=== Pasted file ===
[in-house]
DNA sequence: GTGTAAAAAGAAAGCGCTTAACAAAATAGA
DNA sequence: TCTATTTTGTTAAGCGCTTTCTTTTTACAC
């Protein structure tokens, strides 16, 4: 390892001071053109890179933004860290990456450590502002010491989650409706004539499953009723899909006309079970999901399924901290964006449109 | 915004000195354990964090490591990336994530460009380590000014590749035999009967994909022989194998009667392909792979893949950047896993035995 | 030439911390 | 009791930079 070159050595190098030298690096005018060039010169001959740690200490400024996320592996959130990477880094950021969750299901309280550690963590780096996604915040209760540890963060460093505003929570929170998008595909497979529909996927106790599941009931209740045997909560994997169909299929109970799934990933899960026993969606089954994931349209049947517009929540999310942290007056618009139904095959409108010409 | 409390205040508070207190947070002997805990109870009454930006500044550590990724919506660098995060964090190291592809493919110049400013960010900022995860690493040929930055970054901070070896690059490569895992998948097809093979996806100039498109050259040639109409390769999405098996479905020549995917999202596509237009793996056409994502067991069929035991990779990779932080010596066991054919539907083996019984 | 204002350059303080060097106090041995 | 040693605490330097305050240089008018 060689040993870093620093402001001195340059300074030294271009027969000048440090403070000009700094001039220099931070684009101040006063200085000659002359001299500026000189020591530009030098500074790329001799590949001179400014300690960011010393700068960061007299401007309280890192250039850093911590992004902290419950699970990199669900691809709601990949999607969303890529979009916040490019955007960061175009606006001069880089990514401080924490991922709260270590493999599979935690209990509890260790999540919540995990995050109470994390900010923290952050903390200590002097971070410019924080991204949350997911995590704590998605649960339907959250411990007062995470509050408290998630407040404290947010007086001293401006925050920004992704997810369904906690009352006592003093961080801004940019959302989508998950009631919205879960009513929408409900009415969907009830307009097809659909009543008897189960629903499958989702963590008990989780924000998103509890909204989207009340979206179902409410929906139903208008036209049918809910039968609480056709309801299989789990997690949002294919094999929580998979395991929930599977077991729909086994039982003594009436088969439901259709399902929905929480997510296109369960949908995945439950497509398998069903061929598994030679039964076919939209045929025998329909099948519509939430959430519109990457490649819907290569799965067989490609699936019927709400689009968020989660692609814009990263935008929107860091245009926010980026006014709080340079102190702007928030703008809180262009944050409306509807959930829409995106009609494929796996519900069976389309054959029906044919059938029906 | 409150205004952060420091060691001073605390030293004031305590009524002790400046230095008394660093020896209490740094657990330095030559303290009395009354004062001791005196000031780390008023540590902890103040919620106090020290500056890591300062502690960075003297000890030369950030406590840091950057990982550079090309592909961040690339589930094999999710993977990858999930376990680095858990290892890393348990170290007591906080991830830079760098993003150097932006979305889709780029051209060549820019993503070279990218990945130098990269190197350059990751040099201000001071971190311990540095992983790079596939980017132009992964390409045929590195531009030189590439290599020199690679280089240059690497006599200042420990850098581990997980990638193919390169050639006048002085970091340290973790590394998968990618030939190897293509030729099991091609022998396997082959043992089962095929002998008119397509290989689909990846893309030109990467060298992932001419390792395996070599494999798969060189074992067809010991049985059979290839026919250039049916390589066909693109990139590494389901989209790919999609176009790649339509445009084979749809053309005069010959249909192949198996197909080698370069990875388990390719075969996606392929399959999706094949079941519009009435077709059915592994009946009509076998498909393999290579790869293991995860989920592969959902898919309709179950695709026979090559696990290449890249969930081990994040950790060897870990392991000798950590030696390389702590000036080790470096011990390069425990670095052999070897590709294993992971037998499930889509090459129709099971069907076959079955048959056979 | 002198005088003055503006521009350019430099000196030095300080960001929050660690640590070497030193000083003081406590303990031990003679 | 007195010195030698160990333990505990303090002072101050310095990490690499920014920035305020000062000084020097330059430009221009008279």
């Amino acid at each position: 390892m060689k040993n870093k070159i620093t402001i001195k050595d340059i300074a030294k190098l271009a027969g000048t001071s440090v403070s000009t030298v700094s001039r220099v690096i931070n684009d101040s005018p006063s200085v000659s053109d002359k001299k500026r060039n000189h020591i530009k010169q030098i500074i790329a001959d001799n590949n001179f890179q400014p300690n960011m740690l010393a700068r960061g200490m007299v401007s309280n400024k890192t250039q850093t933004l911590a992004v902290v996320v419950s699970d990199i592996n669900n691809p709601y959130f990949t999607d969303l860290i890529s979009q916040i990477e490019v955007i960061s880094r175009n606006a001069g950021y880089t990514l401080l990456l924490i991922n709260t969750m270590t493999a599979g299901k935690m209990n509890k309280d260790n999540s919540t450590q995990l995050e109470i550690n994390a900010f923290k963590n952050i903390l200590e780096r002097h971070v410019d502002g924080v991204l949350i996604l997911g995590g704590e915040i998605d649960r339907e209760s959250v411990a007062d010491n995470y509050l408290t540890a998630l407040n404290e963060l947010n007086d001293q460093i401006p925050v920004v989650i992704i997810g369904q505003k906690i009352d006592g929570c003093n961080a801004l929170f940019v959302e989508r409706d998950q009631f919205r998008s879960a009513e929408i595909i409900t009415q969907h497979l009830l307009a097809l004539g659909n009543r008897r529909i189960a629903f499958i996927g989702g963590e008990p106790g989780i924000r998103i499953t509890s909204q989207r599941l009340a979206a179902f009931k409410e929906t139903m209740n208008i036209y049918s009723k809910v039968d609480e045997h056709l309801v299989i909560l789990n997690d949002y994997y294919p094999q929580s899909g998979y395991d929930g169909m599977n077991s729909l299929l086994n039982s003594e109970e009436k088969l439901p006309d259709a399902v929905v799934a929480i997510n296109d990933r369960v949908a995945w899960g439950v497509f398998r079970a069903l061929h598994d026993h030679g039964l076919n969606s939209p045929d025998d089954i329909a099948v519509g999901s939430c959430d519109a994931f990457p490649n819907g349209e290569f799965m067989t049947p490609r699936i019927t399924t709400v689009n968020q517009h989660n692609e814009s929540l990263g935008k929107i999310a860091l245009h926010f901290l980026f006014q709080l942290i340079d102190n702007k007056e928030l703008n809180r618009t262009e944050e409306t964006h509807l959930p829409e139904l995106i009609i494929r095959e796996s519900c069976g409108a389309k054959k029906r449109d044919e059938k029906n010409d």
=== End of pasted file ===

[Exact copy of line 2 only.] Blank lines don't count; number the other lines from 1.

DNA sequence: GTGTAAAAAGAAAGCGCTTAACAAAATAGA